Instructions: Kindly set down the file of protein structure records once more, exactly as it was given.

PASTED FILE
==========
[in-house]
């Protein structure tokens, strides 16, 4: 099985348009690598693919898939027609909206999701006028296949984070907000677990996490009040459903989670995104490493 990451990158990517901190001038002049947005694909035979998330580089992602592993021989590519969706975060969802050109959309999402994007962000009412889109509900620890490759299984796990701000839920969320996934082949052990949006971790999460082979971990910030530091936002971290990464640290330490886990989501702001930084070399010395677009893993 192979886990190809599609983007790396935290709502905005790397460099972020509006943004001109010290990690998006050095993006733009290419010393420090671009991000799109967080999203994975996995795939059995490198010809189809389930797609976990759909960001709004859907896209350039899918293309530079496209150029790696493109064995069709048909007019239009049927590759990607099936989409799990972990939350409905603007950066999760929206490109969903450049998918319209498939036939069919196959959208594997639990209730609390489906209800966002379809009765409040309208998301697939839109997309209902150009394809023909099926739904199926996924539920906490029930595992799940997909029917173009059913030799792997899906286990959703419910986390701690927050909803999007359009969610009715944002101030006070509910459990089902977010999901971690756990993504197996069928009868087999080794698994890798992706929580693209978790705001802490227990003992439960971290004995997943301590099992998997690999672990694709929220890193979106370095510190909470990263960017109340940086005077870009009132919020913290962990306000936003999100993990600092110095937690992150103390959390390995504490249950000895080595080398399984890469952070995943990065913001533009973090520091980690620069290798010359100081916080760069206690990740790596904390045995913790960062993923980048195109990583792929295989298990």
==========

[in-house]
């Protein structure tokens, strides 16, 4: 099985348009690598693919898939027609909206999701006028296949984070907000677990996490009040459903989670995104490493 990451990158990517901190001038002049947005694909035979998330580089992602592993021989590519969706975060969802050109959309999402994007962000009412889109509900620890490759299984796990701000839920969320996934082949052990949006971790999460082979971990910030530091936002971290990464640290330490886990989501702001930084070399010395677009893993 192979886990190809599609983007790396935290709502905005790397460099972020509006943004001109010290990690998006050095993006733009290419010393420090671009991000799109967080999203994975996995795939059995490198010809189809389930797609976990759909960001709004859907896209350039899918293309530079496209150029790696493109064995069709048909007019239009049927590759990607099936989409799990972990939350409905603007950066999760929206490109969903450049998918319209498939036939069919196959959208594997639990209730609390489906209800966002379809009765409040309208998301697939839109997309209902150009394809023909099926739904199926996924539920906490029930595992799940997909029917173009059913030799792997899906286990959703419910986390701690927050909803999007359009969610009715944002101030006070509910459990089902977010999901971690756990993504197996069928009868087999080794698994890798992706929580693209978790705001802490227990003992439960971290004995997943301590099992998997690999672990694709929220890193979106370095510190909470990263960017109340940086005077870009009132919020913290962990306000936003999100993990600092110095937690992150103390959390390995504490249950000895080595080398399984890469952070995943990065913001533009973090520091980690620069290798010359100081916080760069206690990740790596904390045995913790960062993923980048195109990583792929295989298990």